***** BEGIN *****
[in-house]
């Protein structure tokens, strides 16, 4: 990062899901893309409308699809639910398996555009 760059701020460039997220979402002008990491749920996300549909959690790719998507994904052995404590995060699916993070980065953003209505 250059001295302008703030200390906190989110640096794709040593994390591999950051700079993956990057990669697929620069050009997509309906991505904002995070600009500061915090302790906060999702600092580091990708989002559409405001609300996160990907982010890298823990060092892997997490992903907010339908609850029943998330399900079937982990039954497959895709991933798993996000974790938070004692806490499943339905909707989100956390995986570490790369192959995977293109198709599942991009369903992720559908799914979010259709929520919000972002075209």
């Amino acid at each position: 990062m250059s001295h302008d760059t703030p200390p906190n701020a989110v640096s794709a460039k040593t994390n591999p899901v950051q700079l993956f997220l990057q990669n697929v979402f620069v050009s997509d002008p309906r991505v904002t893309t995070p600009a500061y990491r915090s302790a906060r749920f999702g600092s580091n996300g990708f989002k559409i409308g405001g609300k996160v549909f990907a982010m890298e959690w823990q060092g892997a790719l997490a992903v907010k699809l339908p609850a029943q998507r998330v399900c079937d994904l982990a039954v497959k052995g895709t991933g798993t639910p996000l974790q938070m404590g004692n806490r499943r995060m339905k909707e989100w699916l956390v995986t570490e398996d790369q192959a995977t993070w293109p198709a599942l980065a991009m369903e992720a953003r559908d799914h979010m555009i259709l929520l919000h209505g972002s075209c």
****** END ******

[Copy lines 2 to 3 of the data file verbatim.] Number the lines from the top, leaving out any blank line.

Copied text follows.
């Protein structure tokens, strides 16, 4: 990062899901893309409308699809639910398996555009 760059701020460039997220979402002008990491749920996300549909959690790719998507994904052995404590995060699916993070980065953003209505 250059001295302008703030200390906190989110640096794709040593994390591999950051700079993956990057990669697929620069050009997509309906991505904002995070600009500061915090302790906060999702600092580091990708989002559409405001609300996160990907982010890298823990060092892997997490992903907010339908609850029943998330399900079937982990039954497959895709991933798993996000974790938070004692806490499943339905909707989100956390995986570490790369192959995977293109198709599942991009369903992720559908799914979010259709929520919000972002075209």
């Amino acid at each position: 990062m250059s001295h302008d760059t703030p200390p906190n701020a989110v640096s794709a460039k040593t994390n591999p899901v950051q700079l993956f997220l990057q990669n697929v979402f620069v050009s997509d002008p309906r991505v904002t893309t995070p600009a500061y990491r915090s302790a906060r749920f999702g600092s580091n996300g990708f989002k559409i409308g405001g609300k996160v549909f990907a982010m890298e959690w823990q060092g892997a790719l997490a992903v907010k699809l339908p609850a029943q998507r998330v399900c079937d994904l982990a039954v497959k052995g895709t991933g798993t639910p996000l974790q938070m404590g004692n806490r499943r995060m339905k909707e989100w699916l956390v995986t570490e398996d790369q192959a995977t993070w293109p198709a599942l980065a991009m369903e992720a953003r559908d799914h979010m555009i259709l929520l919000h209505g972002s075209c």